Pay Hikes for NJ Teachers Dip Slightly But Recent Pacts Hint at Reversal of Trend

While salary increases may be on the rise, contracts call for concessions such as paying more toward health benefits

New Jersey teachers are returning to their classrooms this month with smaller pay increases than in previous years.

The state schools boards association said the average pay increase in settled contracts as of this past spring was about 2.25 percent for the 2013-14 school year. That’s down from 2.37 percent last year and half of the average pay hike of almost 4.5 percent five years ago, according to the association.

But the decline in pay increases appears to be ebbing, if not ending, with recent settlements starting to creep up a little from what were historic lows.

In the Burlington County district of Moorestown, for instance, a contract ratified Monday amounted to a 7.16 percent increase for teachers over the next three years. That averages out to about 2.4 percent a year, although the contract includes other concessions.

The school boards association, as well as the state’s dominant teachers union, said that they have seen a leveling in the pay increase decline as well, although it remains too early to tell how long the trend will last.

According to the school boards association, in more than 100 of the most-recently settled contracts, the average salary increase was about 2.31 percent, a slight up-tick from the previous average.

A spokesman for the New Jersey Education Association, the teacher union for most districts in the state, cited Moorestown among a handful of districts where recent settlements have seen salary increases exceeding 2.5 percent in some years. Others included Lenape, Galloway and Berlin Township school districts.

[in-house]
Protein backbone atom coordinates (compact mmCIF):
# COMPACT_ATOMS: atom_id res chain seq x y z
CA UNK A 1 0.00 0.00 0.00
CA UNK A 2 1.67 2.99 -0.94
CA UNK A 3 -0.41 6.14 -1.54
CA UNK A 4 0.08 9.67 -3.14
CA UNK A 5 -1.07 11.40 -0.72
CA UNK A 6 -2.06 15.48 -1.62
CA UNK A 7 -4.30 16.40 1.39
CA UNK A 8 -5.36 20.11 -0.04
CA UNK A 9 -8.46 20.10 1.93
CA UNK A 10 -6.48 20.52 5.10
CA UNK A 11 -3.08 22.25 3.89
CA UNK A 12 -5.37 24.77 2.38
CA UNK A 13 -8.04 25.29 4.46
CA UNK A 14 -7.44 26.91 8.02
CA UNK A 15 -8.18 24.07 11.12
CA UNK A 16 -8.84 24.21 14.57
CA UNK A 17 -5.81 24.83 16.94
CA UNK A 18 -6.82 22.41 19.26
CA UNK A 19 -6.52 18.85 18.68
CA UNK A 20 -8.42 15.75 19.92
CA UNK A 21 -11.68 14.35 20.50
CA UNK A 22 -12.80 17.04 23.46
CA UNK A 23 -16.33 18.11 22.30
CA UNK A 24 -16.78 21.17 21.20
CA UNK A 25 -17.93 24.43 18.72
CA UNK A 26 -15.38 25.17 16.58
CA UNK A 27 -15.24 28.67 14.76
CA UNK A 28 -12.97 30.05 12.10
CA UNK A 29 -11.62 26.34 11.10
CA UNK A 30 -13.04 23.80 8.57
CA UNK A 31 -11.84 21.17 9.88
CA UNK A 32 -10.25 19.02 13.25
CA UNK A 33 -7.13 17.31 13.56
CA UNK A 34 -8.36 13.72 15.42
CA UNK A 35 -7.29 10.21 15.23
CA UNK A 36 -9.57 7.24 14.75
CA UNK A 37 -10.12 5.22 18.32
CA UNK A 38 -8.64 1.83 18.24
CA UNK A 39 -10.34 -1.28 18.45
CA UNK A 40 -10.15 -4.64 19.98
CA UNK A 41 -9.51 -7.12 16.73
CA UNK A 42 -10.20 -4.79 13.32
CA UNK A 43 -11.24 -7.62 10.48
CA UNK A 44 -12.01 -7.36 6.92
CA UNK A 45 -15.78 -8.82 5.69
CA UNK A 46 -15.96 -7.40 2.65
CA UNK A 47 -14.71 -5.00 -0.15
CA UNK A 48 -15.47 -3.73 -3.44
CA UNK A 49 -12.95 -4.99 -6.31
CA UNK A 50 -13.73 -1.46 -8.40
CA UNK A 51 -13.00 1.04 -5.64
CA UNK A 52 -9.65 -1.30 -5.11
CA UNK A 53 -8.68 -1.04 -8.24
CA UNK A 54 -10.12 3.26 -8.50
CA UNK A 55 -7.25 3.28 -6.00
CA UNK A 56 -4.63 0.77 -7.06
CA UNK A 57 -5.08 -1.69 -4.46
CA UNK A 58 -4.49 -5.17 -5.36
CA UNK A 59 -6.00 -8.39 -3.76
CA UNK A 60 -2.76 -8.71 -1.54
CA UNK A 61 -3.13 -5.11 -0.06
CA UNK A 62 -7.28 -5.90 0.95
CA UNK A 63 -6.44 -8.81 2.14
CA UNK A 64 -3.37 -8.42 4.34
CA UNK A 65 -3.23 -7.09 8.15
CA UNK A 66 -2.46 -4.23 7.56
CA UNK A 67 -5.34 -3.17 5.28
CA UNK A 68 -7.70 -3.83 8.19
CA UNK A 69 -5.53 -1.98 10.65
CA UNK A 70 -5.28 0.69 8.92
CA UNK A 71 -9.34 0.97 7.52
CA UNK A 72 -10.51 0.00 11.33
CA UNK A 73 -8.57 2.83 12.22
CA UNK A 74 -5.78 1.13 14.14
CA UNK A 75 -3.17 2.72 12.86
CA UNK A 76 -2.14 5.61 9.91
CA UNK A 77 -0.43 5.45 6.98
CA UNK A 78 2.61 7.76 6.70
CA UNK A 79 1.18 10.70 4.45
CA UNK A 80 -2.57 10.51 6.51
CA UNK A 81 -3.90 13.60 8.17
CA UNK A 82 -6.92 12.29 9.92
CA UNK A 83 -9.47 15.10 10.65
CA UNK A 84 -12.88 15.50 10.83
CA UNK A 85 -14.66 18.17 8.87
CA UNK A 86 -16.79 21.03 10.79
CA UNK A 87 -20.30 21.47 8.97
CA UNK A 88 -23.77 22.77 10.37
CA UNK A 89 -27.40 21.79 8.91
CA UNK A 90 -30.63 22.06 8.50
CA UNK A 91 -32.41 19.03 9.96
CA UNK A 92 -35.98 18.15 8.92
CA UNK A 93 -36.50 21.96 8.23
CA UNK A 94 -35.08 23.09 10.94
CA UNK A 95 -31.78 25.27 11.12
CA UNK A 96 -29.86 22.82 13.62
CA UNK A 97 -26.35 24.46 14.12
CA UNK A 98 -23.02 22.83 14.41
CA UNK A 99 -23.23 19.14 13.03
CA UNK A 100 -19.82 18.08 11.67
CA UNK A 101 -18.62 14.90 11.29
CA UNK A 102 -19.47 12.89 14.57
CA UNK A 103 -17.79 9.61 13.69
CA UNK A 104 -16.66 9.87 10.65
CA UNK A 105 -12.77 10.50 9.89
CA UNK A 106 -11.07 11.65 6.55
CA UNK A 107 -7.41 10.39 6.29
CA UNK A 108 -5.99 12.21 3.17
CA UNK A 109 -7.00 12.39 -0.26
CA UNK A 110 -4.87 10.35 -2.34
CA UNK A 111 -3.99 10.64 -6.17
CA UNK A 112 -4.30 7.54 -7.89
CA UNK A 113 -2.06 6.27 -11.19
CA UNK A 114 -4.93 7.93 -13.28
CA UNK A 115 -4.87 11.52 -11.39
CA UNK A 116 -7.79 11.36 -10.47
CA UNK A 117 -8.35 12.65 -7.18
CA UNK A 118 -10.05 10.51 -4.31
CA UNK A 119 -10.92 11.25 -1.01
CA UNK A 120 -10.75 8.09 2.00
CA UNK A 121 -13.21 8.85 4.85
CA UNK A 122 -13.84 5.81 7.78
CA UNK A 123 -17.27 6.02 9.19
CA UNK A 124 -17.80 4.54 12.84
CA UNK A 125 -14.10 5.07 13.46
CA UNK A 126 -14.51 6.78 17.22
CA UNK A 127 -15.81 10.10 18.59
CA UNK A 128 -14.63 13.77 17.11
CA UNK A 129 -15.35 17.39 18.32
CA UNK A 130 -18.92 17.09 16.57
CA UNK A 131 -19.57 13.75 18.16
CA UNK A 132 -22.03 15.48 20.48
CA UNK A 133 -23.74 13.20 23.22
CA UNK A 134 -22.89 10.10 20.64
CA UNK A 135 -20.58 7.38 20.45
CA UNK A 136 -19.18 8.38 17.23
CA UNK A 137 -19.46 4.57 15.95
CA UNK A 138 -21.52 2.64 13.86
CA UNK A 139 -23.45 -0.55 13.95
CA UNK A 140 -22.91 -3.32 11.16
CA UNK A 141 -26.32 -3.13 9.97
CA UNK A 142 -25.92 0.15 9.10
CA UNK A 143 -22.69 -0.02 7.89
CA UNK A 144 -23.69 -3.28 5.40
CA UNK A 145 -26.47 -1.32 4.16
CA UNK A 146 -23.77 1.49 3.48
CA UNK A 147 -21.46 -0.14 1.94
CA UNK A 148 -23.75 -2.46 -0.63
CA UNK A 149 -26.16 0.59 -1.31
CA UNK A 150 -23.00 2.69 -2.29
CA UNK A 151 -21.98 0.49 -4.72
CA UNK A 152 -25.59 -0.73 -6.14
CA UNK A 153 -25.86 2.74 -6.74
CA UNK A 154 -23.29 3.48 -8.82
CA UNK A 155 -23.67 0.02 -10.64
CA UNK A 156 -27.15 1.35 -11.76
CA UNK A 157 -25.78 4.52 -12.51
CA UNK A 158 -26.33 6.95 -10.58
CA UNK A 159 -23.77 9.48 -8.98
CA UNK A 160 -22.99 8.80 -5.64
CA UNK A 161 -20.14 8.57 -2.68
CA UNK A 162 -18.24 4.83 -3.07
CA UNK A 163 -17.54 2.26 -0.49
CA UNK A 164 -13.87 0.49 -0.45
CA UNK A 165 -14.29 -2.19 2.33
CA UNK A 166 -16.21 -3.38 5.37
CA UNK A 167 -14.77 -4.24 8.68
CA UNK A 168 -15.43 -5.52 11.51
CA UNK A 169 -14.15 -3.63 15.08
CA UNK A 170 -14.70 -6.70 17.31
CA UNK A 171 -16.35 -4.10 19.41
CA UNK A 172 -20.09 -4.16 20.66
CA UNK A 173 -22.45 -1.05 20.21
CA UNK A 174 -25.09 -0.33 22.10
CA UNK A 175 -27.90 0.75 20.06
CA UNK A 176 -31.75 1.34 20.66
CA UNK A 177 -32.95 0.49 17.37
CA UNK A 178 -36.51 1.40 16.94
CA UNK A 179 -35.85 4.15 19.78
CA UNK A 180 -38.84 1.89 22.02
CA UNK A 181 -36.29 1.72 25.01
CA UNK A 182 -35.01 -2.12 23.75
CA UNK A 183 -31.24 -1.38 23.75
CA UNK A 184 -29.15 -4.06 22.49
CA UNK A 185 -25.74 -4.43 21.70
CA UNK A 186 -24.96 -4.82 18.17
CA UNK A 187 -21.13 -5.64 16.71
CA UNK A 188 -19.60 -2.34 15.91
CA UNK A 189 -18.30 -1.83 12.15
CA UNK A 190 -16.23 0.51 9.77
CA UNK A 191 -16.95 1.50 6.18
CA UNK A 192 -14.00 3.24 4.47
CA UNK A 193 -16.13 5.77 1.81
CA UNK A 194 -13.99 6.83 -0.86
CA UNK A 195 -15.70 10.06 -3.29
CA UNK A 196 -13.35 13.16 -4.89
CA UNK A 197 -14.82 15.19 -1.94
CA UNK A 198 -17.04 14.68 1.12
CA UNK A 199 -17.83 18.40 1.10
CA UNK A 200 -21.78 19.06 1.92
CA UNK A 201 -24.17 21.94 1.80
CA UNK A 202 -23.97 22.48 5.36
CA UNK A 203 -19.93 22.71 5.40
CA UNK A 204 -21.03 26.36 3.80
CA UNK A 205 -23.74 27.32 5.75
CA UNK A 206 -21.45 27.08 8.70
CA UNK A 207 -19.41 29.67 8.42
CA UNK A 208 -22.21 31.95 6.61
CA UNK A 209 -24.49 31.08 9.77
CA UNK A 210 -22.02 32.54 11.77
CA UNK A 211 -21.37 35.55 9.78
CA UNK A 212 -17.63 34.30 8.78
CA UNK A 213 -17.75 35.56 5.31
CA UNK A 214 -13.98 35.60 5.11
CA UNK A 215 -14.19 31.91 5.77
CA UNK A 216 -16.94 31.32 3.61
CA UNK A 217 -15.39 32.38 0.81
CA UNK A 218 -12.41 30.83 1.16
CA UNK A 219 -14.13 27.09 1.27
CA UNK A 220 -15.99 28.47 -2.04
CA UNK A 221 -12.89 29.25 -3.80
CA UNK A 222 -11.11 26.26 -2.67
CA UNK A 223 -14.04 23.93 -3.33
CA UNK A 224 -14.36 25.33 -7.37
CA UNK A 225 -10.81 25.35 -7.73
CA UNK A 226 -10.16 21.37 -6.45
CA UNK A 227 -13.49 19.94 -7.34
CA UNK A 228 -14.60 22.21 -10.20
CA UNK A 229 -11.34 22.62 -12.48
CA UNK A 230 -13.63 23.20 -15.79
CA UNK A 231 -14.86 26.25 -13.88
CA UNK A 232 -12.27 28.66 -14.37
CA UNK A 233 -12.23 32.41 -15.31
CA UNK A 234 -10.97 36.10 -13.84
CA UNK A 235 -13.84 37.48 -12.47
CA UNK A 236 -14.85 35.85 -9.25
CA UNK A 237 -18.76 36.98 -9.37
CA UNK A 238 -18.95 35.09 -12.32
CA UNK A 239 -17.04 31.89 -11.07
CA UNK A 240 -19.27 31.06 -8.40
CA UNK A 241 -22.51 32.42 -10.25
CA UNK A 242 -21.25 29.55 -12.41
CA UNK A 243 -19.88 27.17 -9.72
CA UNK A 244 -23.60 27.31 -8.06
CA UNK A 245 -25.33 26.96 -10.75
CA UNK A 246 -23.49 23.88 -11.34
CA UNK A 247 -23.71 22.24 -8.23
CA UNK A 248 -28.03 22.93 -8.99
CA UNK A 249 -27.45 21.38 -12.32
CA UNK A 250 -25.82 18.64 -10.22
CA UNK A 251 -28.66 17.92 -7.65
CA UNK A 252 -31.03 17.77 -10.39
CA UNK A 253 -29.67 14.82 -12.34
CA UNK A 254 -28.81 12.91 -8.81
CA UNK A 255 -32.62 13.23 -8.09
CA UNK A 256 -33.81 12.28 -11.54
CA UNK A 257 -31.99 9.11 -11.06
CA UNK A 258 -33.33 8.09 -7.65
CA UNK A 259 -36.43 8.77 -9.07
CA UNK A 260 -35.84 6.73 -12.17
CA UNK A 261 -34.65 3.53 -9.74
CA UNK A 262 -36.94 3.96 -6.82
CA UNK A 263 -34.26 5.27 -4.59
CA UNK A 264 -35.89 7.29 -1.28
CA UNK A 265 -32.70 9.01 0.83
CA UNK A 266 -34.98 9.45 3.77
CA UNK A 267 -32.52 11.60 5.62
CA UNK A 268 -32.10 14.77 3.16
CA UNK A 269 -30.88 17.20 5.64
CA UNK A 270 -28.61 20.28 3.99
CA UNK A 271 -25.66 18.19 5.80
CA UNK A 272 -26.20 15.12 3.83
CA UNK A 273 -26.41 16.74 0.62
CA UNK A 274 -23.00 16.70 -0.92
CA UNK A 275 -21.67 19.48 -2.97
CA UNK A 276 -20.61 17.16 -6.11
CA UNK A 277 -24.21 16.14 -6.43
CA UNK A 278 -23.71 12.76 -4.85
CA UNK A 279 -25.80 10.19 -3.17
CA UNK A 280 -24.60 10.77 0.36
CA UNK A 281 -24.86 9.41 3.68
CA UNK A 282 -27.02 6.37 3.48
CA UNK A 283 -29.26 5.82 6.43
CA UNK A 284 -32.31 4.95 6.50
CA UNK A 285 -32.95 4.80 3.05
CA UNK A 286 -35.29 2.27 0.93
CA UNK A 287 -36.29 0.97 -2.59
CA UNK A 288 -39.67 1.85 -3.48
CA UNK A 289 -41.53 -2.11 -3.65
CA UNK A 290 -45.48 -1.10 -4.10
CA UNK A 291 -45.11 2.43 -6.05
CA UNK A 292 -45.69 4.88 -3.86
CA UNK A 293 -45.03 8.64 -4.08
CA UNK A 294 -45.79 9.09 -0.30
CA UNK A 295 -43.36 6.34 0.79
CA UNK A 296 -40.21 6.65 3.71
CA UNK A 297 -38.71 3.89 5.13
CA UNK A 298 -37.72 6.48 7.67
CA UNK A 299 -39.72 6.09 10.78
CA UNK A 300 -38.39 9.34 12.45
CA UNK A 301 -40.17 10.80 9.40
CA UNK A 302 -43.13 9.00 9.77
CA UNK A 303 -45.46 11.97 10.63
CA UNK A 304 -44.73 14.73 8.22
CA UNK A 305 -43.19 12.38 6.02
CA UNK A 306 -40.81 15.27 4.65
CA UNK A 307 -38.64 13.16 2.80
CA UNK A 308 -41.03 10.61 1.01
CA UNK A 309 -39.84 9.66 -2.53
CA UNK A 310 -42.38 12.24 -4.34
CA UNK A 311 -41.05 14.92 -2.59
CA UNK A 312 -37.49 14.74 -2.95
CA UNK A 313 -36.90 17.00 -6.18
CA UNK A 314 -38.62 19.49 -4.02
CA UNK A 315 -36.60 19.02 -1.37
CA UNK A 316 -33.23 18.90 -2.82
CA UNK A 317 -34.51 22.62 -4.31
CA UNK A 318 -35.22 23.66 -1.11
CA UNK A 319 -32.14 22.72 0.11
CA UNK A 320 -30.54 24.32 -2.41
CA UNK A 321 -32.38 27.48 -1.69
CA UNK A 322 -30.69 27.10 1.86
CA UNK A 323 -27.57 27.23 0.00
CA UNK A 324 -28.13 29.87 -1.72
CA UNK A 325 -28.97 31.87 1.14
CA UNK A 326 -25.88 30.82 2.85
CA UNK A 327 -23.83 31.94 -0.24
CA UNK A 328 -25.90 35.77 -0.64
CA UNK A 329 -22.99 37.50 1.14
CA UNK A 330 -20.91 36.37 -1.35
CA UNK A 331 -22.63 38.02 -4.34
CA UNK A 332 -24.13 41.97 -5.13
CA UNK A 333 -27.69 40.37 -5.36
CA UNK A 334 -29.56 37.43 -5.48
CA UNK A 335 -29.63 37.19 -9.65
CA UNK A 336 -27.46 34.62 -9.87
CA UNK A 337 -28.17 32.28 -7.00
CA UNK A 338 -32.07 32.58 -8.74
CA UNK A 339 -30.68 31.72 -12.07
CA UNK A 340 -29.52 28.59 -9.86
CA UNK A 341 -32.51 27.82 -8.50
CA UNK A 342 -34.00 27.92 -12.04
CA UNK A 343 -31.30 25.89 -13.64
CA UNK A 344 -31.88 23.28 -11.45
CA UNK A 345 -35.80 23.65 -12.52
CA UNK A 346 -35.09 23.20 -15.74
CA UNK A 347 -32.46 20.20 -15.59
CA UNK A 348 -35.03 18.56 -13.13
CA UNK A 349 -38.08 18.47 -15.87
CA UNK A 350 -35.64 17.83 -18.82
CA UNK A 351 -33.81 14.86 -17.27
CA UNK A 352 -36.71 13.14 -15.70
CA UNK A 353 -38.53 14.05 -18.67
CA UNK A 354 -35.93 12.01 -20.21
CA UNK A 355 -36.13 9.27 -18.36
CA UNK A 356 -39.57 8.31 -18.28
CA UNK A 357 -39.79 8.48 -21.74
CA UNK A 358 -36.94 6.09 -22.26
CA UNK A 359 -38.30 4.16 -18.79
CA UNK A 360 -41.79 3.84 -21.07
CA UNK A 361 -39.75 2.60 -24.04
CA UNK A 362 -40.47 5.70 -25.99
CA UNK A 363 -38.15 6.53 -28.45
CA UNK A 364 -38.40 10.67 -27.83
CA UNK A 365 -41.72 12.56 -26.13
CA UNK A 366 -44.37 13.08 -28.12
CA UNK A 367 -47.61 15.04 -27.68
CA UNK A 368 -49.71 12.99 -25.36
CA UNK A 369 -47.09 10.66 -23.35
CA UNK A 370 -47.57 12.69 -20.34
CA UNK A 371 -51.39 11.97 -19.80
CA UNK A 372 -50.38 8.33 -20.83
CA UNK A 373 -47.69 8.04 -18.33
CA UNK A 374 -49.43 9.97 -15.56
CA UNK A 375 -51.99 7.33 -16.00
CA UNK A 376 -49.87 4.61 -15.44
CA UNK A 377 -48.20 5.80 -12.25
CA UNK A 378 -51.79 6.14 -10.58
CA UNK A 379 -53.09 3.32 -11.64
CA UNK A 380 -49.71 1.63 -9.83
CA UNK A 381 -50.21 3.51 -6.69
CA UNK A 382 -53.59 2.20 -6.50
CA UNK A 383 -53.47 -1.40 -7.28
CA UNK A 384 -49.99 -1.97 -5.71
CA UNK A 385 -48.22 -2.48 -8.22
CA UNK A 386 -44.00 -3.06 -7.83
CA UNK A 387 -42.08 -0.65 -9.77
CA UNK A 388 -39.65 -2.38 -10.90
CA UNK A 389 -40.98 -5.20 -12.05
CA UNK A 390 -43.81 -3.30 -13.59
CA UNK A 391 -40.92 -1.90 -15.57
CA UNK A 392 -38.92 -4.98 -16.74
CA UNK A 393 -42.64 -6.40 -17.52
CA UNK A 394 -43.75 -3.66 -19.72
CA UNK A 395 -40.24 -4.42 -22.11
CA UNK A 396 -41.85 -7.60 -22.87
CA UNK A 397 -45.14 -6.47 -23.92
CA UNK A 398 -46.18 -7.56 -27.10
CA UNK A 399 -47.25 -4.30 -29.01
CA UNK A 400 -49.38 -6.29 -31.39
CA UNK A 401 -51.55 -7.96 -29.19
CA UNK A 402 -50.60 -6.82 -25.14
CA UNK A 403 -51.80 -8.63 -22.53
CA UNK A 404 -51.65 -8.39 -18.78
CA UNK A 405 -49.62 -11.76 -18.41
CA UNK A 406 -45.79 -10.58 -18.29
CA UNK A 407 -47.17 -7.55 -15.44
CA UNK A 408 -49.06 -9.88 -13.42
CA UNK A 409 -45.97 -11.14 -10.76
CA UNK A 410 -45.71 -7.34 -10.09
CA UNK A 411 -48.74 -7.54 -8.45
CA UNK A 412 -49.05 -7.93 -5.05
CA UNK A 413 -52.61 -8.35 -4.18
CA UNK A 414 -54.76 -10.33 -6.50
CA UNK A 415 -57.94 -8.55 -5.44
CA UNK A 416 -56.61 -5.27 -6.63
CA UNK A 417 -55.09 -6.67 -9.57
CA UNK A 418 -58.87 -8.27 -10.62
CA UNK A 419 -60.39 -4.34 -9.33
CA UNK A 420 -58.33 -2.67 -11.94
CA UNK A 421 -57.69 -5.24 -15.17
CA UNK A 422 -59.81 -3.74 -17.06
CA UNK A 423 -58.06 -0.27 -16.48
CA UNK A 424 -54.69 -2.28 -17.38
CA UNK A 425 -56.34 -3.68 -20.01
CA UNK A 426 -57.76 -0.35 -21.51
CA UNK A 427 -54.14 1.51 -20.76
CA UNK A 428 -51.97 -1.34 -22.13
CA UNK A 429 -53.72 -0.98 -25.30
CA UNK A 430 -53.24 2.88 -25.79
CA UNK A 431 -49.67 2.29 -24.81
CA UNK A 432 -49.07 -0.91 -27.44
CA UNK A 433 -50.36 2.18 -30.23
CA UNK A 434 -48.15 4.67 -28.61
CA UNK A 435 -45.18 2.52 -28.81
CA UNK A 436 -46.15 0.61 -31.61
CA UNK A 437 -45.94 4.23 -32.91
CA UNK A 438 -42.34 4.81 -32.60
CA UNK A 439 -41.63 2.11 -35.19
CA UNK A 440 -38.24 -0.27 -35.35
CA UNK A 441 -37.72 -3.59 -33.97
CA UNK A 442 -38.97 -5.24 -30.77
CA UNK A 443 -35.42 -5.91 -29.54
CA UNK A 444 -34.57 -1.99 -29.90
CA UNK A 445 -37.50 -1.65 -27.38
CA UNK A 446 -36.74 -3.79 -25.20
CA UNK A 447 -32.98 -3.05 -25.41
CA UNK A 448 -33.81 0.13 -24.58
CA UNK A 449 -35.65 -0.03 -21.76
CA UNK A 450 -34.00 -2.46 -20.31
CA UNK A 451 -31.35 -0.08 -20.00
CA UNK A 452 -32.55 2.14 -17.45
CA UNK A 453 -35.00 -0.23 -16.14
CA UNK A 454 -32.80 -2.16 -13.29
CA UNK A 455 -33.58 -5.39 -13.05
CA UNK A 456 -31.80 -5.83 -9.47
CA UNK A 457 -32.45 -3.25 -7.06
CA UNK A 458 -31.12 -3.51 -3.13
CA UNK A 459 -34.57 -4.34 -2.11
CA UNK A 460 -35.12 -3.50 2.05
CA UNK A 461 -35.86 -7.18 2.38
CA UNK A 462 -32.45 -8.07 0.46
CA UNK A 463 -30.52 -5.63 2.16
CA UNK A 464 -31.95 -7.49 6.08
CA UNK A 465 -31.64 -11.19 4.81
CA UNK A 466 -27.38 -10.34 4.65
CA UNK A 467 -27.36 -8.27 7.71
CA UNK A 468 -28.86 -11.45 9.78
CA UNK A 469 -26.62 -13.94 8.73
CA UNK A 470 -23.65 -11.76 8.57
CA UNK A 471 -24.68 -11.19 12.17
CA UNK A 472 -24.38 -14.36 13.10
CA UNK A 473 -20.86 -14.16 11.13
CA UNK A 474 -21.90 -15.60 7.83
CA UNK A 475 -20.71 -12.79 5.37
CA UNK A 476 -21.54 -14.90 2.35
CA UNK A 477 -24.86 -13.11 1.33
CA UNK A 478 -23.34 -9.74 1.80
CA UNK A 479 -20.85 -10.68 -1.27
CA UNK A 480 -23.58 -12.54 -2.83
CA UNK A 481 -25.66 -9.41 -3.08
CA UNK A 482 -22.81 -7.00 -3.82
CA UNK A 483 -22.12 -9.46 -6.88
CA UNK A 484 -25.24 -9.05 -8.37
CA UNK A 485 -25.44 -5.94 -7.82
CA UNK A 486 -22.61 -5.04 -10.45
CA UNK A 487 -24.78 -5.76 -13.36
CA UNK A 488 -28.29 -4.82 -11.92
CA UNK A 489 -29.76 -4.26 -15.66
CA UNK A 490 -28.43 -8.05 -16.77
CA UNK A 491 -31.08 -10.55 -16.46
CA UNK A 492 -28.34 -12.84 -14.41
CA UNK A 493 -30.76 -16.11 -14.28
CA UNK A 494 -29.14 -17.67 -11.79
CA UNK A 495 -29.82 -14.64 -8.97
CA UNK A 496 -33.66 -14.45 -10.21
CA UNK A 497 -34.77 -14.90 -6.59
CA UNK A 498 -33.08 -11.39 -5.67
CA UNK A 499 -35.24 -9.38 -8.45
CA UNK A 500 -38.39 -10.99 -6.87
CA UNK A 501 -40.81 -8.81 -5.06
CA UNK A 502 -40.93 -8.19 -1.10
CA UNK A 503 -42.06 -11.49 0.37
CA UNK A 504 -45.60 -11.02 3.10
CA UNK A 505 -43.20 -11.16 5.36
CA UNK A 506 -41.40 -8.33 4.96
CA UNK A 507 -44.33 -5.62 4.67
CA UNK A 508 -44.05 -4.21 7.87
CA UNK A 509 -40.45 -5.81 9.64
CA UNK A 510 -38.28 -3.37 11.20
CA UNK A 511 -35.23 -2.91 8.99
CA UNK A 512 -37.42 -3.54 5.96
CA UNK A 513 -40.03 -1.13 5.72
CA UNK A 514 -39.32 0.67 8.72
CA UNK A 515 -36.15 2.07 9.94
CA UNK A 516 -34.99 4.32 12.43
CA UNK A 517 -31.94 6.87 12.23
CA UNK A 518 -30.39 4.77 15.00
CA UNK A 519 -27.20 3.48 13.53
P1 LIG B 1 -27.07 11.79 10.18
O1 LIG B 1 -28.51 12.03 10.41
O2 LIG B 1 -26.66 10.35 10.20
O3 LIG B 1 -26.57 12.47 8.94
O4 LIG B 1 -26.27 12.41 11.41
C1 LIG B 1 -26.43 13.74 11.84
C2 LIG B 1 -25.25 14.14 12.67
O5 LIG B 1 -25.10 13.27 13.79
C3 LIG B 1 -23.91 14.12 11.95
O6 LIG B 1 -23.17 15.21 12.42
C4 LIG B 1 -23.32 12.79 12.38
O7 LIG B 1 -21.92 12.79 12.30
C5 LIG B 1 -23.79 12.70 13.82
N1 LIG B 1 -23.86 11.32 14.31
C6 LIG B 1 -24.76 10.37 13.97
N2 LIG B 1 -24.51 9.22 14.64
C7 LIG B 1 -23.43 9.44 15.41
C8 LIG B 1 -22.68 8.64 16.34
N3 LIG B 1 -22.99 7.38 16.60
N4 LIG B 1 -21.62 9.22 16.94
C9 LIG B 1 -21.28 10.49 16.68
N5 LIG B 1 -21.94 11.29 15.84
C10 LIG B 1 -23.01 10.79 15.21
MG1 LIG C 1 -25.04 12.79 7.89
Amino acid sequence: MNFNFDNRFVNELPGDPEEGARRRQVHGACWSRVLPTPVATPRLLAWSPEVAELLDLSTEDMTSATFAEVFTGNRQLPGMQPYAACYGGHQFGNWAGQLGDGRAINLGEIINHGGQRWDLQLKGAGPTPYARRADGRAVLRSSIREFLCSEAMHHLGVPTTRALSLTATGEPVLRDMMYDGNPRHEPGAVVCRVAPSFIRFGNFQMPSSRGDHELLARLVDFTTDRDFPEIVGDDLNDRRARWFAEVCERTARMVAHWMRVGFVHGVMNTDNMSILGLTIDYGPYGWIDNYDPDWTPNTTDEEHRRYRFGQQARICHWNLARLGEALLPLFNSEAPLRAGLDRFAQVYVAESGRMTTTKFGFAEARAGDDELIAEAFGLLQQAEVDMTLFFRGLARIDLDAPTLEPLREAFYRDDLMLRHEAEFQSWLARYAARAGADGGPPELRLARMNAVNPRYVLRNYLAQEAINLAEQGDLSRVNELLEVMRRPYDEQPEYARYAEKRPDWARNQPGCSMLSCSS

“It’s slightly higher,” said Steve Wollmer, the NJEA’s communications director. “It’s not moving up fast, but it is a little higher. The fall that we have seen in the last few years, that has run its course.”

Trends in contract settlements are significant, as teacher pay and benefits remain virtually every district’s biggest cost. And for the last few years — as state aid was tightened if not cut outright and a new 2 percent property tax cap was placed on schools — the pressure was on unions to fall in line.

Three years ago, Gov. Chris Christie demanded publicly that unions settle for salary freezes, and longer-term contracts with minimal increases of just 1 or 2 percent were not uncommon. The public appetite for anything more was limited.

While those pressures have eased somewhat, some say that doesn’t mean the public has acquired a taste for big pay hikes for teachers.

The president of the Moorestown school board, Don Mishler, said that while economic woes have eased for the private sector, he wasn’t ready to say that local governments and school districts have yet been so fortunate.

“I haven’t seen where it has eased to the point where the kinds of salary increases in the ‘90s and early 2000s can return, not at all,” he said.

Nonetheless, Mishler said teachers are also being asked to pay more toward their health benefits under new statewide reforms, and the district was able to gain other concessions having to do with the salary guide.

“There was a lot of frank discussion with the union,” said Mishler, who sat out of the direct contract talks. “The salaries were one thing, the health care was another, and in the long run we made it clear that maintaining certain programs may not be possible (at this rate).”

While Mishler conceded the pay raises in the latest Moorestown contract were a little higher than the latest statewide average – “Maybe it’s a sign we’re not average,” he commented — the board president said he didn’t see the fiscal pressures ebbing much just yet.

“What impacts our negotiations is our ability to raise taxes. That impacts it as much as anything,” he said. “The taxpayers still have to pay the bill.”

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